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Improving Safety, Security and Surveillance with PMRs

Can public-area mobile robots help you save money and maybe even save lives?

Author: Lee St James, URF Managing Director November 15, 2023

If you operate a public facility such as a school, airport, mall, park or hospital, how do you currently monitor the safety and security of both people and property on your site? How much do you pay for your existing surveillance and security solutions? Are they as effective as you would like?

If you are a municipal leader in the public works department or police services board, what challenges do you have with safety, surveillance and security patrols? Have you considered how mobile robots could help city staff and police officers with deterring vandalism and crime prevention? Or expediting emergency response?


California-based SMP Robotics is a global leader in manufacturing and deploying autonomous mobile robots for outdoor security and inspection. With distributors from Japan to Dubai and Australia to Germany, SMP robots are used around the world for security and inspection across large facilities like theme parks, chemical plants, solar farms, and industrial facilities. Their robots are generally used only among trained personnel and on private property, but they recently launched a pilot project with a high school in Santa Fe, New Mexico, to explore the potential for their robots to help keep schools safer.


Shark Robotics, based in France, designs and builds autonomous robots for use in fire safety and for bomb disposal (EOD), among other use cases. Boston Dynamics' Spot and Atlas robots are engineered to perform basic but potentially life-saving tasks in dangerous conditions: flipping switches, shutting off valves, opening doors, etc. Deep Robotics X20 Hazard Detection Rescue Solution, a quadruped robot 'dog' is capable of toxic gas sensing, and can be used to transport rescue materials and equipment to assist in rescue missions.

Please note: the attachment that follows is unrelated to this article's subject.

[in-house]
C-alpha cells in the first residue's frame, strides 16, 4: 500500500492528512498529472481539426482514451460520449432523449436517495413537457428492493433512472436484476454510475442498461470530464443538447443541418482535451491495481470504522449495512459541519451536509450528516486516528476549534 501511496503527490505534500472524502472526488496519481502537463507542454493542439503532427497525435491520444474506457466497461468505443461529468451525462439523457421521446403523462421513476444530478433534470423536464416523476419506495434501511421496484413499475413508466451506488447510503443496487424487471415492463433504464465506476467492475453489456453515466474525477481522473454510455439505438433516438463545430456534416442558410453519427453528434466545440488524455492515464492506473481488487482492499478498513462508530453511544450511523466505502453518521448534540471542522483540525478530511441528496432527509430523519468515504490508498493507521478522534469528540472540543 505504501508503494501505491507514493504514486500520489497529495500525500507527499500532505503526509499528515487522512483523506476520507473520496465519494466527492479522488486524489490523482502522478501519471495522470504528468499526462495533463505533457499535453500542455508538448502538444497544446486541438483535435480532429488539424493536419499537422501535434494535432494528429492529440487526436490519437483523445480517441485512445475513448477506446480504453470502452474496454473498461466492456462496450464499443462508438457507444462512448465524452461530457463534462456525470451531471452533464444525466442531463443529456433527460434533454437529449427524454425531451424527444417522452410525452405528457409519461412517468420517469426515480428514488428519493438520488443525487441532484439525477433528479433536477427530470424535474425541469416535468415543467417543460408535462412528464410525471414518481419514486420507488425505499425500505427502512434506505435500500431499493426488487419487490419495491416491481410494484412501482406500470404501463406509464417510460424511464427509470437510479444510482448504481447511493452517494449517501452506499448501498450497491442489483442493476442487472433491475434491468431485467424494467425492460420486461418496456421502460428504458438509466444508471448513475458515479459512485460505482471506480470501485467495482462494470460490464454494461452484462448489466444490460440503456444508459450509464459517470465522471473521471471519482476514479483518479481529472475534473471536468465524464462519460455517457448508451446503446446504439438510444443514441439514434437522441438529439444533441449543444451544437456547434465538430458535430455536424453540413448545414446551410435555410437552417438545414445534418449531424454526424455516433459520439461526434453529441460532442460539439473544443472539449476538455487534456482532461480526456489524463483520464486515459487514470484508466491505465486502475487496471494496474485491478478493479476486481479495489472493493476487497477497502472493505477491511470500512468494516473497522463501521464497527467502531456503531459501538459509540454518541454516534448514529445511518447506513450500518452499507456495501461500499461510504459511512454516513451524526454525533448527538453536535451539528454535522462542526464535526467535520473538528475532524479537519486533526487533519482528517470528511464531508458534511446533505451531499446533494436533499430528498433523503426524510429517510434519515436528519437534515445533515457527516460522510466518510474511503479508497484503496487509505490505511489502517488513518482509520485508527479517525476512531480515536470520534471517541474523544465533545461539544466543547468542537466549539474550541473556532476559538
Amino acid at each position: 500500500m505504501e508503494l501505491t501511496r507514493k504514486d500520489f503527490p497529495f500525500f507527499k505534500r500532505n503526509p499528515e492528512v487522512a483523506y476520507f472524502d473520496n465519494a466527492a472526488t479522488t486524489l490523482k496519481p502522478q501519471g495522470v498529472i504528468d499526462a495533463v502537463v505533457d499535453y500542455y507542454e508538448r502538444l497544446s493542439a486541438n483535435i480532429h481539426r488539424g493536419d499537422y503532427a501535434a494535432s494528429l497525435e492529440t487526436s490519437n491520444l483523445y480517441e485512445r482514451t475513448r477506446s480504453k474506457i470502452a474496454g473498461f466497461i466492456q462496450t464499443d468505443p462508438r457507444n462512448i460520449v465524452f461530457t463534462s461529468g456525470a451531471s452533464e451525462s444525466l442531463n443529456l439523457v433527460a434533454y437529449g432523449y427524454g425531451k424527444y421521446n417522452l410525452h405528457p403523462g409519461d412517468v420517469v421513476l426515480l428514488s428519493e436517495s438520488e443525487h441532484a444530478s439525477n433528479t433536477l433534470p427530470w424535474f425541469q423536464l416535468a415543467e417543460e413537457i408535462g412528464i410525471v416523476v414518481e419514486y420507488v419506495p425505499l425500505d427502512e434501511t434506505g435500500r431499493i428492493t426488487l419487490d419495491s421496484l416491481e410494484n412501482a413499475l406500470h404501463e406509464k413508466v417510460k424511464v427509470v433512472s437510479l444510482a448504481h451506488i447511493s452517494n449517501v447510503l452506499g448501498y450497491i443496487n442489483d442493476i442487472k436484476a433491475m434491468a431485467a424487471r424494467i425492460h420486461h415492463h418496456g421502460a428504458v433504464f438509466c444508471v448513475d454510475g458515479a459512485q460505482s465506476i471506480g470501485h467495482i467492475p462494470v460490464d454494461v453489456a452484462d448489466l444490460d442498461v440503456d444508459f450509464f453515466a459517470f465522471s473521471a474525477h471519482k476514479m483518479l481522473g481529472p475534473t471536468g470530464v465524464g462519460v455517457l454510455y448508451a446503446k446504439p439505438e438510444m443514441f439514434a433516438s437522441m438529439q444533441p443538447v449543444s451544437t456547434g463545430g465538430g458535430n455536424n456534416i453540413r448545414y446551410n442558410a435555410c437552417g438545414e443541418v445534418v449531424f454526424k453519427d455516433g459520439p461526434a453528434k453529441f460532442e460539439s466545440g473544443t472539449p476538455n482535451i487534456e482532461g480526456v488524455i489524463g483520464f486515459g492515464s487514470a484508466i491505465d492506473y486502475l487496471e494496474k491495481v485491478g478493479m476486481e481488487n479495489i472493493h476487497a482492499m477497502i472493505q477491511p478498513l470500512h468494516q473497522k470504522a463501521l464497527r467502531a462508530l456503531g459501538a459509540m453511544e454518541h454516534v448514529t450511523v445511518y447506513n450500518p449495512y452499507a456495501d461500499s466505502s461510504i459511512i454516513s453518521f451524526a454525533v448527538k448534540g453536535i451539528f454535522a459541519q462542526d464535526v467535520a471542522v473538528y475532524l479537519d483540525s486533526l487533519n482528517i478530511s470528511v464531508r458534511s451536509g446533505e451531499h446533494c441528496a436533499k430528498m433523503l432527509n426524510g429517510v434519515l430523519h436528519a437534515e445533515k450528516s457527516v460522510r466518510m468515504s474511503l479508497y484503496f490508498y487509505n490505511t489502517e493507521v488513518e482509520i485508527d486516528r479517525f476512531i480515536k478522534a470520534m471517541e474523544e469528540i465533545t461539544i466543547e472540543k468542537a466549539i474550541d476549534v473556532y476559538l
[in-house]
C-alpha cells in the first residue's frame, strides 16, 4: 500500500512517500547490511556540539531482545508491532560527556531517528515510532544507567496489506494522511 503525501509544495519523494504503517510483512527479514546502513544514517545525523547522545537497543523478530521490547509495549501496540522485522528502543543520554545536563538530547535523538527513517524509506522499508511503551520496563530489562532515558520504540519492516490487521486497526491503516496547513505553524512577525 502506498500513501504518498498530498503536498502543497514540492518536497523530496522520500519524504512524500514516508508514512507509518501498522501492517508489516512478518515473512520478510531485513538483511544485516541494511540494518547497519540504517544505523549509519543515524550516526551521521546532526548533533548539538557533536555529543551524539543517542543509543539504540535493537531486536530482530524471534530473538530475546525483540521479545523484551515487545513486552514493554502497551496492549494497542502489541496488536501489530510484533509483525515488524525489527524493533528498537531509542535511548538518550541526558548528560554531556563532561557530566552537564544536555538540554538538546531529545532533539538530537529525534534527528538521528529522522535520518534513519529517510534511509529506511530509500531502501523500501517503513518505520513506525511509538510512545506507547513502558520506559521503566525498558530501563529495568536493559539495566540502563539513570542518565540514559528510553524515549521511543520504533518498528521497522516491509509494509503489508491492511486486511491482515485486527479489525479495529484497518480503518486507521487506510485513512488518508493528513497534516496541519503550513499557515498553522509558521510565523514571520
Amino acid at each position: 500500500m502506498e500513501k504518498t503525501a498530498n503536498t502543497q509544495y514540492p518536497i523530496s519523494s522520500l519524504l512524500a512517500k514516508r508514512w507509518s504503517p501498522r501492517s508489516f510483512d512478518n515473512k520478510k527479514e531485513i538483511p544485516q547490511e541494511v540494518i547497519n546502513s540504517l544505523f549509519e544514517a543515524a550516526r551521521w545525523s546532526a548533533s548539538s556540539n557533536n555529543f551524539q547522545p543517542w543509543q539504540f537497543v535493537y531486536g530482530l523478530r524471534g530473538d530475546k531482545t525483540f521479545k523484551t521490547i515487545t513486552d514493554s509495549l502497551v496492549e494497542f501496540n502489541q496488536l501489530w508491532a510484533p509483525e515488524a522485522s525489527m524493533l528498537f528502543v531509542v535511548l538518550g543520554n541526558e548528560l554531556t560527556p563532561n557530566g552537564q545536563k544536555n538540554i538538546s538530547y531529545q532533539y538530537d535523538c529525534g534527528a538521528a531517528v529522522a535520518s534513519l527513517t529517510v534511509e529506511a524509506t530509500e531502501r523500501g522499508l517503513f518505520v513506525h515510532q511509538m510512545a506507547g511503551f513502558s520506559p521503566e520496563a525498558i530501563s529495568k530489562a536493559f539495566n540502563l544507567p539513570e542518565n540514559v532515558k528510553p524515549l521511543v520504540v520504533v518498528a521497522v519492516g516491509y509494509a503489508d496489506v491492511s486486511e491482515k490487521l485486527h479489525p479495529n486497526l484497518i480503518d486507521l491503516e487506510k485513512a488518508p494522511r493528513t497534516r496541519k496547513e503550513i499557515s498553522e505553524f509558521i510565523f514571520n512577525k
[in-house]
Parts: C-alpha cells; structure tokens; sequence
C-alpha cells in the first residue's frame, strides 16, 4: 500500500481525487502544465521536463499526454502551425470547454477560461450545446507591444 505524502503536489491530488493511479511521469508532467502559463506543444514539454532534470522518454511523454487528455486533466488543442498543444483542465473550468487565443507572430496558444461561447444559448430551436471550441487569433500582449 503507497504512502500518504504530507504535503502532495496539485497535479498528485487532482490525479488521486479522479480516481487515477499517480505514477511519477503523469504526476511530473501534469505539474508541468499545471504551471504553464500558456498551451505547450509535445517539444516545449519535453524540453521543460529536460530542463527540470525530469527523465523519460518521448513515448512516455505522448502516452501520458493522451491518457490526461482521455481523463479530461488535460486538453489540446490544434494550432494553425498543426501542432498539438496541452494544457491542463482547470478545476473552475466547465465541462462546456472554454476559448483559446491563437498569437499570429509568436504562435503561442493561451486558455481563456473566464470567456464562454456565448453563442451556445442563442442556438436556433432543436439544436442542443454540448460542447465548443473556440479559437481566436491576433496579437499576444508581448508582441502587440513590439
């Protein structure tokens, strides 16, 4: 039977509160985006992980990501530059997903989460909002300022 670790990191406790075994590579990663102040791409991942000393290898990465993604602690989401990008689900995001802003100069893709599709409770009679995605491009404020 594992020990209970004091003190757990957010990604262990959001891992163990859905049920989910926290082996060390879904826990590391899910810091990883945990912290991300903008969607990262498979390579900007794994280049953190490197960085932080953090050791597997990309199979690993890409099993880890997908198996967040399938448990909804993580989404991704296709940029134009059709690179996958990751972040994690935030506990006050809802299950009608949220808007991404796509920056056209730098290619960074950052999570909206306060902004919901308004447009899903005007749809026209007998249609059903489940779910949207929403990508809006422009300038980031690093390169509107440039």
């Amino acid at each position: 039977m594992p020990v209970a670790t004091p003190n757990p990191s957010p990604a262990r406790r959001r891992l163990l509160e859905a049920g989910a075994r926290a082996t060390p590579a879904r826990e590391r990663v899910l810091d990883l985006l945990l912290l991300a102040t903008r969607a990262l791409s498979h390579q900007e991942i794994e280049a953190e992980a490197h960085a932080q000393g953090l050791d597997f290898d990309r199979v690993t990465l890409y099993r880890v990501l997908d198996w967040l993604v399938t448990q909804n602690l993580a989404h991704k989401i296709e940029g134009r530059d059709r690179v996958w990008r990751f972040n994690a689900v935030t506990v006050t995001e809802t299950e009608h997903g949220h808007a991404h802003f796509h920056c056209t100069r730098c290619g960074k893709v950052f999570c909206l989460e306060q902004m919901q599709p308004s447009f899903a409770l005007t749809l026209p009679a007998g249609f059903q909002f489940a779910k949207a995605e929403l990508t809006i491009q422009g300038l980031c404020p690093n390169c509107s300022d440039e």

Illinois-based Pringle Robotics recently collaborated with and the Peoria Police Department, the city of Peoria and local businesses to test a use case for robots to support public safety at their Fourth of July fireworks event. "We’re collaborating deploy two OttoBoTs ...[to] assist the police with safety patrols, provide a deterrent presence, and distribute water to event-goers. Here is a local news report on the pilot project.


In August 2021, the Security Industry Association (SIA) hosted a webinar titled: Automating Security: Real-World Examples of How Robots and Drones Deter, Detect and Defend. "Drones and robotics are among the most exciting – and potentially most impactful – emerging security technologies. These automated systems serve as force multipliers to security personnel, with onboard cameras and other sensors providing new levels of situational awareness that enable faster and more effective responses."

"Robots have captured the imagination of security directors for decades — dating all the way back to the very first mobile robots in the mid-1960s." Travis Deyle, Cobalt Robotics


Using robots and enabling technology to improve surveillance and security is not a new idea.

Knightscope Robotics, based in Silicon Valley, recently celebrated its 10th anniversary. It was founded in 2013 with a mission to make the USA the safest country in the world. While a 2021 article on NBC news seemed skeptical of the tangible benefits, Knightscope went public on the NASDAQ in January 2022. In September 2023, the mayor of New York City announced a 2-month pilot program with Knightscope's K5 robot. According to this article, it is being used from 12midnight to 6am in the subway system. This October 2023 article includes a photograph of the robot - branded with a NYC Police logo -getting some positive attention from passers-by.


In February 2023, released a new report on the Global market for Security Robots. Their report covers a broader scope than PMRs (URF's focus) - by segmenting the market according to aerial, ground and underwater vehicles, as well as a breakdown by hardware, software and services. Enabling technologies and robot-as-a-service solutions are key to deployment and growing the industry. The five application areas in their report provide good context for the evolution of the industry: